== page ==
What is Social Anxiety? The In's and Out's of Social Anxiety
Find out what is social anxiety is and what it means to you?
Social anxiety disorder is a mental health condition characterized by an excessive fear of social situations. Individuals who suffer from social anxiety disorder may find themselves afraid of common social situations that occur at school, work, and leisure time. They may find it very difficult to talk on the phone, or to strike up a conversation with strangers. Likewise, they often have trouble making new friends or establishing romantic relationships. Those with social anxiety disorder typically have an overwhelming fear of being criticized or judged, and will often go to great lengths to avoid any perceived chance of this happening.
Causes of Social Anxiety Disorder
Social anxiety disorder is caused by both environmental and genetic factors.
While the precise genetic factors at play in social anxiety disorder are not yet fully understood, it is believed that the amygdala, or the "fear center" of the brain, is the primary culprit in the onset of social anxiety disorder symptoms.
As with most other anxiety disorders, an overactive amygdala can make an individual hypersensitive to any form of perceived risk in their environment. When these anxious reactions interfere with normal livelihood, an individual is then defined as suffering from an anxiety disorder.
Social anxiety disorder is also determined in great part by environment. Negative experiences, such as bullying, trauma, or abuse, can all contribute to the development of social anxiety disorder. Given the complex causes of social anxiety disorder, treatment and prognosis varies somewhat from individual to individual.
Symptoms of Social Anxiety Disorder
Social anxiety disorder is similar to other anxiety disorders, such as Generalized Anxiety Disorder and Panic Disorder, although symptoms tend to focus around social interaction and its potential repercussions, as its name would imply. While it is normal to feel some level of nervousness around social interaction, social anxiety becomes clinically significant when it interferes with an individual's ability to function. If you or someone you love is demonstrating any of these symptoms, it may be indicative of social anxiety disorder:
- Excessive or inappropriate fear of being judged or criticized by others
- Intense worry about potentially embarrassing situations
- Avoidance of other people and social functions
- Decreased performance in work or school
- Somatic symptoms such as increased heart rate, upset stomach, headaches, or dizziness
- Difficulty forming or maintaining friendships or romantic relationships
Treatment of Social Anxiety Disorder
Treatment for social anxiety disorder, as with most other anxiety disorders, comes in two primary forms: talk therapy or medication.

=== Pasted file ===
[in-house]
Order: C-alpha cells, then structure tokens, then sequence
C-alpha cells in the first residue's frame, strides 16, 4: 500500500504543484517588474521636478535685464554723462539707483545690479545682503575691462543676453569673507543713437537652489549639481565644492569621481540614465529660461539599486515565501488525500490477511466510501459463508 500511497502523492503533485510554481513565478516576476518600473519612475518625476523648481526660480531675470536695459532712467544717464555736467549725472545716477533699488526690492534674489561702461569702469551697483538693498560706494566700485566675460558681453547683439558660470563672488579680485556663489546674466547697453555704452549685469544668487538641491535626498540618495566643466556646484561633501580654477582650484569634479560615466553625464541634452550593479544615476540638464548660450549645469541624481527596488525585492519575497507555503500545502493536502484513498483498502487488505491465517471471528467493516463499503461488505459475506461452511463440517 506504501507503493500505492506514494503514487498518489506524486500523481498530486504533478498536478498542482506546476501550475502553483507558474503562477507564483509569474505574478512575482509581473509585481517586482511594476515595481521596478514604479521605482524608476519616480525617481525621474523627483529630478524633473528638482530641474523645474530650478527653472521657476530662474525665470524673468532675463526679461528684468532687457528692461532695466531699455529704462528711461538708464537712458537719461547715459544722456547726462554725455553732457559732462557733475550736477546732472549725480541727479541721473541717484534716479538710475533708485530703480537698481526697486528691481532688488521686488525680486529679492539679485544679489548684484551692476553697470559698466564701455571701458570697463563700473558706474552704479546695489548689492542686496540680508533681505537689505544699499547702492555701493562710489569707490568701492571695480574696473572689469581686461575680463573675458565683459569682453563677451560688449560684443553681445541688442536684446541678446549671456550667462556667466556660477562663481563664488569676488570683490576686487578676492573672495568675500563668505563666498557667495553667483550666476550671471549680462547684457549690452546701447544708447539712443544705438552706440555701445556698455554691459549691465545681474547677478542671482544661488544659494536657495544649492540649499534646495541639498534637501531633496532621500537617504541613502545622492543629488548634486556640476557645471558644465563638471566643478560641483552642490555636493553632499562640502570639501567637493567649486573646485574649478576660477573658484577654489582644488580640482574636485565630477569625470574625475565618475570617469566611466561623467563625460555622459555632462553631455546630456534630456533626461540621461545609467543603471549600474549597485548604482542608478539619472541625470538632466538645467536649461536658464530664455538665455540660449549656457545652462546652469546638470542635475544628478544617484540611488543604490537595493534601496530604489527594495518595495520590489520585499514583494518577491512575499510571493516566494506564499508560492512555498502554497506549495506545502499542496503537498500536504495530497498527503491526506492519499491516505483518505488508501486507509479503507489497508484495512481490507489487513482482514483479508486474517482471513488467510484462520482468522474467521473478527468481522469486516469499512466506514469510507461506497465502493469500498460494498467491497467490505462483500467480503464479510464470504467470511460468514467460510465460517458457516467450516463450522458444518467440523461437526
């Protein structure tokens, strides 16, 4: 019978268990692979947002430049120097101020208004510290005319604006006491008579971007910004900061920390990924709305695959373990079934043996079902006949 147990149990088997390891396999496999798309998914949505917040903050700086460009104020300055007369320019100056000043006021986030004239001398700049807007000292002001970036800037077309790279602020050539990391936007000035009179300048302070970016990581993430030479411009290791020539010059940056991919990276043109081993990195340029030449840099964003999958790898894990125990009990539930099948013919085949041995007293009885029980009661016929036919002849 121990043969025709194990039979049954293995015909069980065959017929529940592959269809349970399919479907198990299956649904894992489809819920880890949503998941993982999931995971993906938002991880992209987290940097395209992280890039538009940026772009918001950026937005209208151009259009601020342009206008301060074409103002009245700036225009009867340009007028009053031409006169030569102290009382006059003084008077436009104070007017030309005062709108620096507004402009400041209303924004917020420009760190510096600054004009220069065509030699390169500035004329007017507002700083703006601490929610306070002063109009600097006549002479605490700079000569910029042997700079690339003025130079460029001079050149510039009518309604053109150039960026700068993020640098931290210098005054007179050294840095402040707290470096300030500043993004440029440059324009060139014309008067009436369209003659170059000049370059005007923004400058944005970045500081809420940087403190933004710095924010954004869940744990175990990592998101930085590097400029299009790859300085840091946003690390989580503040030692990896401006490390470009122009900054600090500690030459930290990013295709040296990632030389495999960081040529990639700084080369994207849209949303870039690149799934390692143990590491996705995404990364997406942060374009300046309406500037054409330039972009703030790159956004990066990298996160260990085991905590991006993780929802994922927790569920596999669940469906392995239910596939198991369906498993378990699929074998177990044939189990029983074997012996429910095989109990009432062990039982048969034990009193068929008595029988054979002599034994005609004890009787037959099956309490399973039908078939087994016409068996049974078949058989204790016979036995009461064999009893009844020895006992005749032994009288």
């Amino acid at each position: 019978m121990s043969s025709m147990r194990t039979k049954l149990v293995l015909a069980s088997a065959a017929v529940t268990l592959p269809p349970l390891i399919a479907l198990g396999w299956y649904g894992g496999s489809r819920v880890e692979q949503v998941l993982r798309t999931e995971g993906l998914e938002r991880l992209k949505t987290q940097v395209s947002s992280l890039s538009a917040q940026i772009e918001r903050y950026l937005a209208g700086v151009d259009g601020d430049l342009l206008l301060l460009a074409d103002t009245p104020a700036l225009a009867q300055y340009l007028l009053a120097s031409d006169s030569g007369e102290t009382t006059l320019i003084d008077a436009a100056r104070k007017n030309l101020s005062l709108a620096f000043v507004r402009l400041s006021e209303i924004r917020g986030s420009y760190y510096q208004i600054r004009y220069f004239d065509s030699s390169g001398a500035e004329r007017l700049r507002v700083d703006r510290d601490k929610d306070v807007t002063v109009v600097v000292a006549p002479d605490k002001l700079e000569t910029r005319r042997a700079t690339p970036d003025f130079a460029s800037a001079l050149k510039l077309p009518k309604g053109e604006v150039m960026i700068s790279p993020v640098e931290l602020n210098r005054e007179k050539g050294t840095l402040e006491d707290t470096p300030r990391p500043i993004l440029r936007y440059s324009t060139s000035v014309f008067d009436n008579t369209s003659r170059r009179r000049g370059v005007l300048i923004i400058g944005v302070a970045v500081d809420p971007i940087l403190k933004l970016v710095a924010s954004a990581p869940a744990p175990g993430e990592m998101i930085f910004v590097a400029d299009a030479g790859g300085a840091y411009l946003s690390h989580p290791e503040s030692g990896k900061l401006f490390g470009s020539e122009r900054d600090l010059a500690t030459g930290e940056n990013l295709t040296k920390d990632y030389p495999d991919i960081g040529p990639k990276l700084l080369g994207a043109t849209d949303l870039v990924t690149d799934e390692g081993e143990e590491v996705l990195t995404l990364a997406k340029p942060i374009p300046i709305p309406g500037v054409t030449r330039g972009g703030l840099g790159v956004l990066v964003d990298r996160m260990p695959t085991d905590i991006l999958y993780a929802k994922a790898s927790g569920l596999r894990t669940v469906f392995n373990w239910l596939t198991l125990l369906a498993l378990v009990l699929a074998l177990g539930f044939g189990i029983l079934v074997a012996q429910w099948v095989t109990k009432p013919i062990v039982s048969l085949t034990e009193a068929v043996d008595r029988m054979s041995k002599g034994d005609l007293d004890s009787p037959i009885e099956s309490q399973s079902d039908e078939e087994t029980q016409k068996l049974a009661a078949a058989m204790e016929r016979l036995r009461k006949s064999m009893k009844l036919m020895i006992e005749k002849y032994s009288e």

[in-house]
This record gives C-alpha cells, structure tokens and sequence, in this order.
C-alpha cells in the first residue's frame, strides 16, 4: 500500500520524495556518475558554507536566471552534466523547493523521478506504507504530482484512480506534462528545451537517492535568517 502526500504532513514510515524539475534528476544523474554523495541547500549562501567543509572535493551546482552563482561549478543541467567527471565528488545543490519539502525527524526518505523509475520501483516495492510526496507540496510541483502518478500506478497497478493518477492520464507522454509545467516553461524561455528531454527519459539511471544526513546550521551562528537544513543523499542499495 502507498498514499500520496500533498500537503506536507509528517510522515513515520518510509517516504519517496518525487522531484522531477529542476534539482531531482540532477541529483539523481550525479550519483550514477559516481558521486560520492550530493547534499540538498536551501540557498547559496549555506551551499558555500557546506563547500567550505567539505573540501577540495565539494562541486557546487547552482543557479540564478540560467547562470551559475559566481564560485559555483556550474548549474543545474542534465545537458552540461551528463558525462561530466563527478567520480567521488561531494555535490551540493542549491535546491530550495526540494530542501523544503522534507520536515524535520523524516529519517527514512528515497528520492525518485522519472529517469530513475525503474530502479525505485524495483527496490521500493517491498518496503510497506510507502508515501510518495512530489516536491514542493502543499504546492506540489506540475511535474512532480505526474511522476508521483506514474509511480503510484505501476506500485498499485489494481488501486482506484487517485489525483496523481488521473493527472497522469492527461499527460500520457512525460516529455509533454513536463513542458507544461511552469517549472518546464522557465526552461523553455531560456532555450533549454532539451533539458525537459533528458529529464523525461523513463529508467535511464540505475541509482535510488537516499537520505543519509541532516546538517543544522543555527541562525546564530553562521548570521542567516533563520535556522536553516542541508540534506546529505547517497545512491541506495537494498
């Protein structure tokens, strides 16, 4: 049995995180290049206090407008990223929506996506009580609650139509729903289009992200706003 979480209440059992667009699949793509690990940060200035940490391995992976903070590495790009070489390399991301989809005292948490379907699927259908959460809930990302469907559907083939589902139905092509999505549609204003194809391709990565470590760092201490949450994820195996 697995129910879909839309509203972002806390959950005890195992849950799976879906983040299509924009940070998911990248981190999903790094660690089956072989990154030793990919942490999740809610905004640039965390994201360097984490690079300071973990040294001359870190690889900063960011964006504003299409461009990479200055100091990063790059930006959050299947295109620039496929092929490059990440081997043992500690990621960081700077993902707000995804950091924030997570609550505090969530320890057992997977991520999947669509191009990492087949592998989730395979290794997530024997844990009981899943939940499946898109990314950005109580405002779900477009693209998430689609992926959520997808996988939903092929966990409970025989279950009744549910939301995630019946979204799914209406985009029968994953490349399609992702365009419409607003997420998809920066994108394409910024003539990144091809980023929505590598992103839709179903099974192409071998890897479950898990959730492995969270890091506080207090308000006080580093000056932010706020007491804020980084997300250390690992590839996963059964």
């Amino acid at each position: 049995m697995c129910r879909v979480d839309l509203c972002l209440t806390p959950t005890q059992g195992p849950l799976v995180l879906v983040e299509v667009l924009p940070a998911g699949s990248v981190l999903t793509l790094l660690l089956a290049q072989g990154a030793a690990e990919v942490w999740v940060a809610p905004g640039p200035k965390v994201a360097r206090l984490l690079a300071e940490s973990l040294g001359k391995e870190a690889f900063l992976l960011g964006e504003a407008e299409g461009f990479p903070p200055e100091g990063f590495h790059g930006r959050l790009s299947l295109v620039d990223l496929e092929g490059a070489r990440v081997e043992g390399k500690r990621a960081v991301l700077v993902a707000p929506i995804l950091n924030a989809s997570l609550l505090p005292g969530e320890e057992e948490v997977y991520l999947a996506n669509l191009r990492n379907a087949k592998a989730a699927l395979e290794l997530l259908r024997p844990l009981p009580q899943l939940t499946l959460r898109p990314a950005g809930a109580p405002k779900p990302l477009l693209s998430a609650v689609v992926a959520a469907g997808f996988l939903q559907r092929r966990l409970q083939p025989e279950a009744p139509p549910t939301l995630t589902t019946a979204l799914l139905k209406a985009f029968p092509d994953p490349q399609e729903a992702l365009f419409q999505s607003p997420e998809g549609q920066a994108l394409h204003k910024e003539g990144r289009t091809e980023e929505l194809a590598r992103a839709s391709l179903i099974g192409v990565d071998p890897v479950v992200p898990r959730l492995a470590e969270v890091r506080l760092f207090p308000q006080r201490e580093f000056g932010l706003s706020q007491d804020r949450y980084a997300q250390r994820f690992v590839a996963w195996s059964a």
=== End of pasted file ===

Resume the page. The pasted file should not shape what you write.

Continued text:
Both forms of therapy have been shown to be effective in the treatment of social anxiety disorder, although the form of therapy that is best for you can only be determined with the help of a doctor.
Talk therapy involves guided therapeutic modalities led by a trained mental health professional who will help you reassess your feelings and learn to behave in a higher functioning way. For social anxiety disorder in particular, exposure therapy can help you build a tolerance to your anxious triggers by gradually exposing you to increasing levels of them. Done with proper guidance, this is an incredibly effective way of overcoming social anxiety disorder. When attempted without guidance, however, it can have the opposite effect, reinforcing anxious feelings and setting the patient back. Other forms of therapy, such as cognitive behavioral therapy, can help you recognize irrational or unhelpful thoughts and reframe them in a way that helps you to better function.
Many people find that medication can be helpful as well, although this form of treatment often comes with side effects. Antidepressants like Prozac and Lexapro, despite their name, have been shown to be highly effective in combating anxiety disorders as well as depression, and for patients with both conditions, they may be an ideal choice. Other anti-anxiety drugs, such as benzodiazepines (Xanax, Klonopin, Ativan, etc.) are well known to be extremely helpful in the short-term, although their use must be carefully monitored, due to their addictive nature.
Whichever form of treatment is right for you, there is hope.
Social anxiety disorder is one of the most treatable mental health conditions out there, with the majority of those who seek treatment finding their symptoms in remission with time. Only a trained professional can guide you on the path towards treatment, however. If you believe you may be struggling with social anxiety disorder, don't wait. Reach out and get the help you need.